Few nutrients have emerged as significant to our overall health as vitamin D – often referred to as the “sunshine vitamin” because we can make it with adequate sunlight exposure. However with our modern lifestyles and concerns surrounding sun damage, we’ve observed a trend of deficiency.

Most of us appreciate the role of the “sunshine vitamin” as aiding calcium in building bone density, but Vitamin D has a diverse set of function beyond bone health, including:

  • Immune System Support: Reducing inflammation and improving antimicrobial defense, including reduced risk of complications from influenza and COVID-19
  • Autoimmune disease: Reduced risk of autoimmune disease development and relapse including Hoshimotos, Inflammatory Bowel Disease (IBD), rheumatoid arthritis, multiple sclerosis, and psoriasis among others.
  • Cardioprotective: Improved risk factors for cardiovascular disease (CVD) including blood pressure regulation, vascular health and flexibility, cholesterol, reduced oxidative stress
  • Blood sugar balance: Vitamin D supports insulin production in response to glucose and insulin sensitivity for better glycemic control
  • Neuroprotective: Reduces risk of neurodegeneration reduces neurotoxicity due to oxidative damage
  • Cancer risk: Reduced cell proliferation, tumor growth, and metastasis
  • Musculoskeletal health: support bone mineralization to reduce risk of bone loss and even improves muscle mass and reduces fall risk in those over 65 years-old.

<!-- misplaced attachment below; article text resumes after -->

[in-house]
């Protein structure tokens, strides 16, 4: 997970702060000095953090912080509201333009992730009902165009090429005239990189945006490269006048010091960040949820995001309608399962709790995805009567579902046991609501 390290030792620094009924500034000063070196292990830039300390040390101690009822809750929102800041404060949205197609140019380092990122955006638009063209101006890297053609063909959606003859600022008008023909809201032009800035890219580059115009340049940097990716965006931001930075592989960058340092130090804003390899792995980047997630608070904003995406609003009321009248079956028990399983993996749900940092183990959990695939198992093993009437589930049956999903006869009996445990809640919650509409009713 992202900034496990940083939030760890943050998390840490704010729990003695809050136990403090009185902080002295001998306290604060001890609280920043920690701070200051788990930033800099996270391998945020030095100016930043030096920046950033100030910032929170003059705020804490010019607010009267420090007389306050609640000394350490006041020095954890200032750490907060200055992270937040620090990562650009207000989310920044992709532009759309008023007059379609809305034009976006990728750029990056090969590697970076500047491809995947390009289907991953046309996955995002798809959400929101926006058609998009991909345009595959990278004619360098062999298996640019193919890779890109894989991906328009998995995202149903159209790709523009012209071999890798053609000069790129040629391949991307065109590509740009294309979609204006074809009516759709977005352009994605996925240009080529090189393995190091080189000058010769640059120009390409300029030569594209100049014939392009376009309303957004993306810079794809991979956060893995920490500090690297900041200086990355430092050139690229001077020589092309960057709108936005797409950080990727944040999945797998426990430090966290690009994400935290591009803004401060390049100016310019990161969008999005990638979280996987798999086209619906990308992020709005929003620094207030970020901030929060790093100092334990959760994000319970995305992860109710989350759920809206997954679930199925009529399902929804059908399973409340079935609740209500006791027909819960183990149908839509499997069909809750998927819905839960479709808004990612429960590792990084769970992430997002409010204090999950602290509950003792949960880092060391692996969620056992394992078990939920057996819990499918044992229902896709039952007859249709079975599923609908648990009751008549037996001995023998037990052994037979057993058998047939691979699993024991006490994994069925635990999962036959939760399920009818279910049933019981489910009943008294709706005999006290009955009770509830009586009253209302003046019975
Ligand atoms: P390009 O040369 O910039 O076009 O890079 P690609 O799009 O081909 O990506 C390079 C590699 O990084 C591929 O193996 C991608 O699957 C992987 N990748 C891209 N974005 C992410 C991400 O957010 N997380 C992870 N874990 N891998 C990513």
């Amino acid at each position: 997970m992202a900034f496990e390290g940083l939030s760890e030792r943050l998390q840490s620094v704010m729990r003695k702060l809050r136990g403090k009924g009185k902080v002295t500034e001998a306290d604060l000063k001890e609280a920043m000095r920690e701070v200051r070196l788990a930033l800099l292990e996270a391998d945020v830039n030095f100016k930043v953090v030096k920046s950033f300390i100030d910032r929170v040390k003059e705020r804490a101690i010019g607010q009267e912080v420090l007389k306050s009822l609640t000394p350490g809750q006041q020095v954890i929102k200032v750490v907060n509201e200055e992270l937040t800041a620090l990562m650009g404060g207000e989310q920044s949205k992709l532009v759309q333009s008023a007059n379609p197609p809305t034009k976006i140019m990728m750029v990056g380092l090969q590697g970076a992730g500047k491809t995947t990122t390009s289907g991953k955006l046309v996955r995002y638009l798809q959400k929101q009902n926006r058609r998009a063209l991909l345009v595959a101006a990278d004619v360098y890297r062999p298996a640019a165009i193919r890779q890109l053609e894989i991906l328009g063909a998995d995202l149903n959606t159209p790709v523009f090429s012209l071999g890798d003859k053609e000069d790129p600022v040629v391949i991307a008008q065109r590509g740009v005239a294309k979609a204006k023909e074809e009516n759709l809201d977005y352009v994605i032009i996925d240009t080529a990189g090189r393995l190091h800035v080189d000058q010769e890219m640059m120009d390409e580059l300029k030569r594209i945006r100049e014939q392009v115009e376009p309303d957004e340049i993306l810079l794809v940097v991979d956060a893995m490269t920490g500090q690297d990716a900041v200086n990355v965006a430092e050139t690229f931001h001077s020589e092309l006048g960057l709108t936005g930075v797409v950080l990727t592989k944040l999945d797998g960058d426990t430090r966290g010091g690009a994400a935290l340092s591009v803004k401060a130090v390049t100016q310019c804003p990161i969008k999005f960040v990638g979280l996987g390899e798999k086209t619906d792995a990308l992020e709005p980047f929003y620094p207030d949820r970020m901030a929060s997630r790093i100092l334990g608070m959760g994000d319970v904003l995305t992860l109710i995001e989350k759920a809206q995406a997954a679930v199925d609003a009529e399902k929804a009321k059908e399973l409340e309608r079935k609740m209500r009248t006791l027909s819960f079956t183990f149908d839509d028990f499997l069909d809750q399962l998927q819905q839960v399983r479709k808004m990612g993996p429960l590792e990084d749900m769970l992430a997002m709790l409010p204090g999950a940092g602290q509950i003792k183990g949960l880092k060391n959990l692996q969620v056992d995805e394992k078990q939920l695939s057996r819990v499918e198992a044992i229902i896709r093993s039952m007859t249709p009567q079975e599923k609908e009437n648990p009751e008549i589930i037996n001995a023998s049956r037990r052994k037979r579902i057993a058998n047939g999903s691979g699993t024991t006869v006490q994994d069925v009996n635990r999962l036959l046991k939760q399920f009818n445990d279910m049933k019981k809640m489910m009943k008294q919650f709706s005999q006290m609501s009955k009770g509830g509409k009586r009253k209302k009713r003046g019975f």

Vitamin D Deficiency

Illustration from https://pubmed.ncbi.nlm.nih.gov/32679784/


Vitamin D actually has hormonal properties that have been associated with sleep-wake cycle – also referred to as circadian rhythm. The”sunshine vitamin” might be related to balancing circadian rhythm by playing a counter role to melatonin – like the ying to its yang.

Significant deficiencies of vitamin D are also associated with Rickets, osteomalacia, and muscle and bone weakness.

I rounded up my favorite vitamin D supplements in a Fullscript protocol. You can find my favorite Vit D forms and dosage options here: https://us.fullscript.com/plans/lzakaria-personalizing-your-vit-d-dose


The road to optimizing vitamin D

Deficiencies of vitamin D are common – in fact, it has been referred to as the vitamin D epidemic. To better understand why it’s been so challenging to pin down the recommendations, let’s review all the factors that result in bioindividual variations.


First a little biochemistry background

Biochemistry not your thing? All good – skip down to sources of vitamin D below.

Cholecalciferol and ergocalciferol, the biologically inactive precursors of vitamin D, are activated by UVB exposure to form calcitriol. The precursors pass through the liver then the kidneys for activation before entering systemic circulation. Vitamin D activation and activity has been associated with a variety of tissues throughout the body, including skin, parathyroid gland, breast, colon, prostate, as well as cells of the immune system and bone cells.